1561 / 1574 Ruscelli British Isles

Anglia et Hibernia Nova. - Main View

1561 / 1574 Ruscelli British Isles


Edition of the Earliest Acquirable Englishman's Map of the British Isles.


Anglia et Hibernia Nova.
  1561 (undated)     7.25 x 9.75 in (18.415 x 24.765 cm)     1 : 10500000


This is a handsome example of Girolamo Ruscelli's 1561 / 1574 map of the British Isles. Of the maps prepared for Ruscelli's Ptolemy, it is among the most important: while most were larger, superior copies of the maps appearing in the 1548 Gastaldi Ptolemy, this map was a unique, updated work.
The Map
This elegant copperplate engraving presents the British Isles of the contemporary era, oriented to the north and reaching as far as the Orkney Islands; at the top-center is Hirtha, the largest island of the St. Kilda Archipelago. On the lower right are the coasts of France and the Low Countries, including the cities of Mont Saint-Michel, Amiens, Antwerp, and others. The ocean areas are indicated with neat stippling. The borders are marked with latitude and longitude.
A New Map
Gastaldi's 1548 Ptolemy had contained a modern map of the British Isles, and it was titled similarly to this one (Anglia E Hibernia Nova). But it is not the same map. Gastaldi's map showed a radically different outline and a different array of placenames. In fact, the 1548 map was obsolete before it was committed to print since it was based on the 1513 Waldseemuller map: a strange shortfalling by Gastaldi, who was one of the greatest geographers of his era. Ruscelli's map drew from a much more current source and must be viewed as a new composition.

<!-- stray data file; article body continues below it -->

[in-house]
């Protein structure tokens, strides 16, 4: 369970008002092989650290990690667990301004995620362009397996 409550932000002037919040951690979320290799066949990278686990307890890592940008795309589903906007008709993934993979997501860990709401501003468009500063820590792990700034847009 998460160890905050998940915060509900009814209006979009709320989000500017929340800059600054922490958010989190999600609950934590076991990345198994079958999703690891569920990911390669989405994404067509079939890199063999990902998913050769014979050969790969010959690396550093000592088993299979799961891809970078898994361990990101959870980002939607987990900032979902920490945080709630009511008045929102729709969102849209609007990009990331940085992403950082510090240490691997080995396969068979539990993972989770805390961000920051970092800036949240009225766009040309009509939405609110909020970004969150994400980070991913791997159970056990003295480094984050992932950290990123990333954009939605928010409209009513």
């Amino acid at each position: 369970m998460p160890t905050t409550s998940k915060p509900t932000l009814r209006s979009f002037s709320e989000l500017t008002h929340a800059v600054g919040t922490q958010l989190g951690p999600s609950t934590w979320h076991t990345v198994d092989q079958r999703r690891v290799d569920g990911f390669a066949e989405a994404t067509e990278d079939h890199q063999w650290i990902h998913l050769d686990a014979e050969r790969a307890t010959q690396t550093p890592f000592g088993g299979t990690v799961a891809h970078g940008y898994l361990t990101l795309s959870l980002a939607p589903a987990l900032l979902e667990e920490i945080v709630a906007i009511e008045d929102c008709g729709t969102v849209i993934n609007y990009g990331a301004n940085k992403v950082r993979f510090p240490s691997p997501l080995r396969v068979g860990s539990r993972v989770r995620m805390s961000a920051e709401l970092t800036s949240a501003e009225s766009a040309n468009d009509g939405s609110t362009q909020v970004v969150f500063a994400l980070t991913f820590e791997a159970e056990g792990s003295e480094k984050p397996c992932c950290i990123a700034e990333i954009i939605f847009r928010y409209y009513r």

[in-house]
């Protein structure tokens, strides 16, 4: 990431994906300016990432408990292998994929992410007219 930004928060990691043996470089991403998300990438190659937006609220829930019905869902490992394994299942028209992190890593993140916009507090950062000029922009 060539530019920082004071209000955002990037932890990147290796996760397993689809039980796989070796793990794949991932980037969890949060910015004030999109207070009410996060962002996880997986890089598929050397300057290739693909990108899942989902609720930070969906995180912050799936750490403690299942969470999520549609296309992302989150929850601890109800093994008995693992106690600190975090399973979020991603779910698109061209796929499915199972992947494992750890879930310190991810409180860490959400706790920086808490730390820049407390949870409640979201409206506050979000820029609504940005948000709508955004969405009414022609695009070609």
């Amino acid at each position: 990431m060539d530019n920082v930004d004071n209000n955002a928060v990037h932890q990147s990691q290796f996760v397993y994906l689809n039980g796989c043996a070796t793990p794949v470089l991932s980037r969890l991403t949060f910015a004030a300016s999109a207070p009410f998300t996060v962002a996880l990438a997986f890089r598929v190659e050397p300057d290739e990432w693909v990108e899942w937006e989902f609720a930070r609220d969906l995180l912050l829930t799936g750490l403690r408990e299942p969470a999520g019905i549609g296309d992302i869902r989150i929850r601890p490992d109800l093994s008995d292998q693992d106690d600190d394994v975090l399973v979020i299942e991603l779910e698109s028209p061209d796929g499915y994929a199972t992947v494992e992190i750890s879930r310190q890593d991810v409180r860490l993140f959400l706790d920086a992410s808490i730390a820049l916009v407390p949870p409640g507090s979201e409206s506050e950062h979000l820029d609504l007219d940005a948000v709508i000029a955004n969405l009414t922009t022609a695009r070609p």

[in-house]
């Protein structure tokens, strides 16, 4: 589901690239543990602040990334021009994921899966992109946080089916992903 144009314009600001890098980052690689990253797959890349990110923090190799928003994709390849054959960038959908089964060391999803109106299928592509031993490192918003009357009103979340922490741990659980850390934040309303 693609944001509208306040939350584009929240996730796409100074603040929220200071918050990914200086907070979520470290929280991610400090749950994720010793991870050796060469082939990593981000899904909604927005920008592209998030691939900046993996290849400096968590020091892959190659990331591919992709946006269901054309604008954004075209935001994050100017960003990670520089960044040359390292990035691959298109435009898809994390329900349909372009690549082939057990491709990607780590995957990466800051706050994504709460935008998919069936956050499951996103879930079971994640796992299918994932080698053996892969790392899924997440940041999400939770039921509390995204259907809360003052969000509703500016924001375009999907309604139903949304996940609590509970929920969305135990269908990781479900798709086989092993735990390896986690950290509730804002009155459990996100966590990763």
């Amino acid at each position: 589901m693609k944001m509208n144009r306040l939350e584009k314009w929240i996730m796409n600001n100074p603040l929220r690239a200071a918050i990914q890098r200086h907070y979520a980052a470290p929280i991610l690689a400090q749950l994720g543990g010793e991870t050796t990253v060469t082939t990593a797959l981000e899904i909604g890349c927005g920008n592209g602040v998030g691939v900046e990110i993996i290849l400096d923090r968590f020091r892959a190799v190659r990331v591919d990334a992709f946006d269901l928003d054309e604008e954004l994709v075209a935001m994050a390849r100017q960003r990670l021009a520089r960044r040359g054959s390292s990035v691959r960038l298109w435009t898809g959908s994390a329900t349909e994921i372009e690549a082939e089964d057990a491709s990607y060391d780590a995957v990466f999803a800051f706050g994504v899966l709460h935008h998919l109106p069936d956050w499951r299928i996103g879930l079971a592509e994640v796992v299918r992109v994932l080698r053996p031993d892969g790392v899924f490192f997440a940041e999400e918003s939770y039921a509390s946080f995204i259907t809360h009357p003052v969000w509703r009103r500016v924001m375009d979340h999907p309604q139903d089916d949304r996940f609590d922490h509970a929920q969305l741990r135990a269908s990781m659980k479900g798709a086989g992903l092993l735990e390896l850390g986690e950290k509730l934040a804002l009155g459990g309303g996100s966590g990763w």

From an English Source
In 1546, the English Roman Catholic priest George Lily - exiled along with his patron from Henry VIII's England - was living and working in Rome. In addition to his contributions to Italian histories of the British Isles, Lily produced the first separately published map of the British Isles. Bafflingly, it did not impact Gastaldi's Anglia E Hibernia at all. Ruscelli was clearly aware of it, however, and drew upon it for his modern map of the British Isles in preference to the antiquated Gastaldi. Ruscelli's map draws both its outline and data from Lily's map. Constrained by size, Ruscelli's map does not reproduce all of Lily's data; Ruscelli focuses primarily on cathedral cities rather than those of mercantile importance. Nevertheless, Ruscelli's map is the earliest acquirable derivative of Lily's map. Although its superiority was immediately recognized and it was swiftly pirated, the resultant Lafreri-type editions of Lily's map are all extremely rare and exorbitantly expensive.
Publication History and Census
The map was engraved by Giulio Sanuto for inclusion in Ruscelli's La geografia di Claudio Tolomeo Alessandrino, and the plate appeared in all editions of that work. The maps of the 1561 edition were engraved two-to-a-plate, and consequently, the platemark runs off the edge of the sheet at the top for the 1561, 1562, and 1564 printings of the work. Afterward, the plates were divided, and examples from 1574 onwards, as here, exhibit a platemark all around the map. In 1598, a ship and two sea monsters were added, as well as spurious mountains and trees in the low countries, shown empty here. The present example conforms typographically to the 1574 edition. We see four examples of this separate map cataloged in OCLC in various editions.